Monday, January 26, 2009


A funny, sweet postscript to make for my earlier, bitter, rant-y post:

My friend T (mentioned briefly in this post) and I were having a chat today. T is a fun kid. Like I said, he has ADHD, but he's been diagnosed for a long time and manages it really well. He also has a great family. He's lucky. T and I were chatting about possible ideas for his ELA exit project (shh, don't tell my kids it's not a state requirement!*). I asked him what he was interested in.

"Snakes," he said instantly.

"Ooooookay," I said, "what about snakes? Can you elaborate?"

"I was watching this show the other day," explained T, "about, like, snakes and how they poison people. This guy would, like, try to chase poisonous snakes and he got bitten once and almost died. I want to learn more about snakes."

I really wanted to laugh, not in a mean way, but his interest in snakes really seemed so...genuine, I guess. Unvarnished. Unforced. I just loved it. Today was a rough day, what with me still having the plague and the quality review discussion and all, and this chat with T reminded me what is so great about teaching kids.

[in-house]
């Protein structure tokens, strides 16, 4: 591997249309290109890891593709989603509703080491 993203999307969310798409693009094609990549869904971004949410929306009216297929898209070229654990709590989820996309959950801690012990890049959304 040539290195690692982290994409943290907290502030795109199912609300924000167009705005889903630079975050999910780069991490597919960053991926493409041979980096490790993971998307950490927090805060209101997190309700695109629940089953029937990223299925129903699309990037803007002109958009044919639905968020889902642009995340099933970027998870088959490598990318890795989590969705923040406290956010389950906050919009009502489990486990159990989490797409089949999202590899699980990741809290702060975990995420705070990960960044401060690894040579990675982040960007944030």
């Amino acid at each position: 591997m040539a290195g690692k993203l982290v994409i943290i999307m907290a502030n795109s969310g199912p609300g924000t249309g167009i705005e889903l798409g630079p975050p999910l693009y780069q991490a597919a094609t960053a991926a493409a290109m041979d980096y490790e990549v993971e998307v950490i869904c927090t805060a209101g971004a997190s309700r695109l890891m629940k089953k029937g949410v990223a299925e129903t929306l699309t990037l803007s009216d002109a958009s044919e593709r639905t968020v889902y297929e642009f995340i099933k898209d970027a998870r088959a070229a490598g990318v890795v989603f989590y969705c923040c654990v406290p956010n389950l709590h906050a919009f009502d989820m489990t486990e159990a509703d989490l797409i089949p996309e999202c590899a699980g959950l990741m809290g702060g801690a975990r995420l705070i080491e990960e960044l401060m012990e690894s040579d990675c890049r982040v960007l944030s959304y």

"You know," I said, "let's talk some more about how we could turn that into a research project, then. I bet you could learn lots more about snakes."

"Like how much snake poison it takes to kill someone?" T asked, with great eagerness."

"Um, yes," I said. "Sure."

*You're right, it's not a state requirement. But I really want to have something that keeps my wiggly eighth grades hooked into school until the last possible minute, and I figure a self-designed, self-chosen final project is the way to go. I'll probably post more about it in the near future, as my kids are starting them now.